The soundtrack is more or less what you would expect from a game like this. You definitely won’t hear the Berlin Philharmonic, but the music tracks do a pretty good job at underlining the middle ages atmosphere. They tend to become a bit repetitive after a while, but that’s mostly due to the game’s incredible longevity. Even the best soundtrack of the world would become boring after 200 hours of gameplay.
Combat sounds work pretty well. I found the clashing between swords especially pleasing to hear, alongside the impact of arrows and bolts on your shield. Combined with the spot-on animation that accompanies it, you’ll often find yourself sinking your head between your shoulders during sieges, while dozens of arrows are flying your way and battering on your shield.
There’s also a lot of shouting, quite realistically. Maybe even a little too much, and during the most crowded battle scenes and sieges you’ll very possibly find yourself toning the volume down to avoid waking up your neighbours.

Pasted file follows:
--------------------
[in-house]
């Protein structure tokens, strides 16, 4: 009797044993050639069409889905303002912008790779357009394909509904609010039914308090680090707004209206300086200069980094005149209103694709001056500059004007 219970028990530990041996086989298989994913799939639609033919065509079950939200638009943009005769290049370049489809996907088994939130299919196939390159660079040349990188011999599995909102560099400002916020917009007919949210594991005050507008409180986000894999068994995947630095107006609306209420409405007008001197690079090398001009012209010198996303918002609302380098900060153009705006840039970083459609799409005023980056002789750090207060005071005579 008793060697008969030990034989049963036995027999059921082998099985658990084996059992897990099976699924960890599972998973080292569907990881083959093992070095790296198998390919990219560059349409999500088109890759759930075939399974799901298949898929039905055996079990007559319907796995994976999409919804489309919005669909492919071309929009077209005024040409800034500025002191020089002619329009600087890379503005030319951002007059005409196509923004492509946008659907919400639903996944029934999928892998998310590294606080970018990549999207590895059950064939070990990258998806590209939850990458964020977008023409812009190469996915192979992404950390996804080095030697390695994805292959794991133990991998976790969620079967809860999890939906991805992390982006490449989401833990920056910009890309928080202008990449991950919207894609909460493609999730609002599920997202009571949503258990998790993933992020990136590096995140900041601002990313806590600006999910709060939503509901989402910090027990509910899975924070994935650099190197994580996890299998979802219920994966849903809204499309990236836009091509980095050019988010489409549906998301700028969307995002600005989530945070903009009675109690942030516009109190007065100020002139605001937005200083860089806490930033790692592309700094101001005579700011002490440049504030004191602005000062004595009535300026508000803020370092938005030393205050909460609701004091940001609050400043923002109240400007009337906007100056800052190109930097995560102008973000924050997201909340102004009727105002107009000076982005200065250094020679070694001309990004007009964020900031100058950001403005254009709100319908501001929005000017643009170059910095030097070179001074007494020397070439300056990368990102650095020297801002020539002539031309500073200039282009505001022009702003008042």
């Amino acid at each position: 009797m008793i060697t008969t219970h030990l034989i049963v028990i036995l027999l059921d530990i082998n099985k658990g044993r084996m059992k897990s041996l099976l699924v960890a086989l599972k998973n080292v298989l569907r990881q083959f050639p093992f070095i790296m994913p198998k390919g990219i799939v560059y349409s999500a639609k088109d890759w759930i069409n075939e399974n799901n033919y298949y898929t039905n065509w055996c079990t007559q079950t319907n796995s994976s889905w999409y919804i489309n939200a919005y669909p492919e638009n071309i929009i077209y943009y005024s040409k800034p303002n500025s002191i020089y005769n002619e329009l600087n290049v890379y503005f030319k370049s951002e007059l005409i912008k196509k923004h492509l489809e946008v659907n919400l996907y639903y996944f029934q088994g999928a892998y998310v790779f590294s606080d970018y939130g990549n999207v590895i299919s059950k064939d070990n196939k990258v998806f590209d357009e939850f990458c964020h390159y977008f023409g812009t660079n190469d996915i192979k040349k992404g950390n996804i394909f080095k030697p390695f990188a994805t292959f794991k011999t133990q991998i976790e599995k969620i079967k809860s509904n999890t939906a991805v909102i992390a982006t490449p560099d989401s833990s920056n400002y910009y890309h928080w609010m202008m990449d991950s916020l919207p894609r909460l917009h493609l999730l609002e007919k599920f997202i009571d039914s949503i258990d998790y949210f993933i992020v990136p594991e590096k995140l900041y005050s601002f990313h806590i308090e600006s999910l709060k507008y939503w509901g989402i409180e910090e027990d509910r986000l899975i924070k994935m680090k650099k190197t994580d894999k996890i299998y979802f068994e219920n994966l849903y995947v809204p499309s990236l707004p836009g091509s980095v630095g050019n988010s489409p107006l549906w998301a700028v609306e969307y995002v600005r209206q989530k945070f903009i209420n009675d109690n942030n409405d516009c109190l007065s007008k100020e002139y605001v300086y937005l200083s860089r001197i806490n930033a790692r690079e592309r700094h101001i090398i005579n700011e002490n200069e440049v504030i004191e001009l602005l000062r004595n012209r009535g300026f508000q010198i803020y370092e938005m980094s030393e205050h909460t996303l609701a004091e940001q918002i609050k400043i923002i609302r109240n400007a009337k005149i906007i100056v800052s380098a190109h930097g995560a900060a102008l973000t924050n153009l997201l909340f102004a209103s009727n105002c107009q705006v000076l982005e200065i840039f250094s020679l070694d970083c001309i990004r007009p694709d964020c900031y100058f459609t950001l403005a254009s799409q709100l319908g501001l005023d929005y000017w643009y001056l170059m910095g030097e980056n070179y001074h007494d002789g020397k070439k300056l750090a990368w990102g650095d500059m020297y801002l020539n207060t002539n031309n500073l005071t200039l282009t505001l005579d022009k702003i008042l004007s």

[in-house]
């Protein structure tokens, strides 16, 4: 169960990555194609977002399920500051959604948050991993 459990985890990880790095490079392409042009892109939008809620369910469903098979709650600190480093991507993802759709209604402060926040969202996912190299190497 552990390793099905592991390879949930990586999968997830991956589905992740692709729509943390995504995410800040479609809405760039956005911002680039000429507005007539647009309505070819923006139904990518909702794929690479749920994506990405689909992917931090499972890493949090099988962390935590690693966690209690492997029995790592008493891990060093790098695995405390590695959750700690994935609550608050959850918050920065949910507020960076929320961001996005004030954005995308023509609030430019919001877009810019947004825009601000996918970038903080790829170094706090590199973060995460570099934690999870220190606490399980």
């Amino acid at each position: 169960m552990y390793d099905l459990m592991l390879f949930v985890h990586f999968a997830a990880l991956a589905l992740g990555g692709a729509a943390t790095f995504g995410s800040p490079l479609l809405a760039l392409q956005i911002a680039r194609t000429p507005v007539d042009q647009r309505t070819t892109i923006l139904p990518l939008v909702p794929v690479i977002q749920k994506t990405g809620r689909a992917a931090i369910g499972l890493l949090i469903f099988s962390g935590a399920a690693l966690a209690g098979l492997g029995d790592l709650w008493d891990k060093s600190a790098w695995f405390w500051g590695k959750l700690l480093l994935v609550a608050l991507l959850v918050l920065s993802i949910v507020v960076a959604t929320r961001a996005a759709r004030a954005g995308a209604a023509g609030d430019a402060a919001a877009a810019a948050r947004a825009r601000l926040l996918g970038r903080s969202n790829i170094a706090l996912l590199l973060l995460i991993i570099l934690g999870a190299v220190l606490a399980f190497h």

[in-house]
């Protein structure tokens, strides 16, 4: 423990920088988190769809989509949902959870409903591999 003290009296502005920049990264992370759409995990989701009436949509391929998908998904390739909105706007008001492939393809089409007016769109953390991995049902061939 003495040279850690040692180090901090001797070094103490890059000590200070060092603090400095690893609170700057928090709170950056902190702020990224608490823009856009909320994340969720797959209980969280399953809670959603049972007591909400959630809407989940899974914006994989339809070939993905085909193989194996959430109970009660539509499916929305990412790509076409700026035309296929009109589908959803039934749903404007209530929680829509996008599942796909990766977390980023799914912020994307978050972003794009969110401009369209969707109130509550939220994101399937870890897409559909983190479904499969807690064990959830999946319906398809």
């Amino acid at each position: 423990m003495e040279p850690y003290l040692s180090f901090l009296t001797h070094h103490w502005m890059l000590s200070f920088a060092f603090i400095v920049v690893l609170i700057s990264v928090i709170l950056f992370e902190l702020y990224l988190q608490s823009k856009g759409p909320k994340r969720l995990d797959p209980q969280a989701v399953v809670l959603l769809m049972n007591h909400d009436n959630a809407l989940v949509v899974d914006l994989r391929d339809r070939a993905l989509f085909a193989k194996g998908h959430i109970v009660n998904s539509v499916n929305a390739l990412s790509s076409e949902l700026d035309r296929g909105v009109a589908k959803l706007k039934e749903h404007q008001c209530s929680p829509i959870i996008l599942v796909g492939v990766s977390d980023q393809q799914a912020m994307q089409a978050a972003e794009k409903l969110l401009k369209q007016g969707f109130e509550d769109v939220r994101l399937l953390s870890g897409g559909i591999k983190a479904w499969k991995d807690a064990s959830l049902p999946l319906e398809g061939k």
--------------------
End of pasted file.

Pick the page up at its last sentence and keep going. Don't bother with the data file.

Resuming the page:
Unfortunately there’s no speech besides a few taunts when you encounter some bandits. All dialogue is displayed the old fashioned way, with good old text that you’ll have to read. Again, this is unfortunately the toll you have to pay with low-budget independent projects like this one. It doesn’t really bother old gamers like me, but younger ones used to the fully voiced script of newer games might find themselves a little disoriented.
Dueling online is the stuff of legends
Multiplayer is a new element in Warband, since it wasn’t present in the original Mount & Blade.
You can play in several game modes that range from team battles to sieges against human players. The servers vary in size, and the biggest ones have room for up to two hundreds players, letting you experience the thrill of extremely big battles even in a multiplayer environment. There even are “user created” multiplayer events like formation battles, in which players fight in massive organized battles that tend to be extremely fun and quite realistic.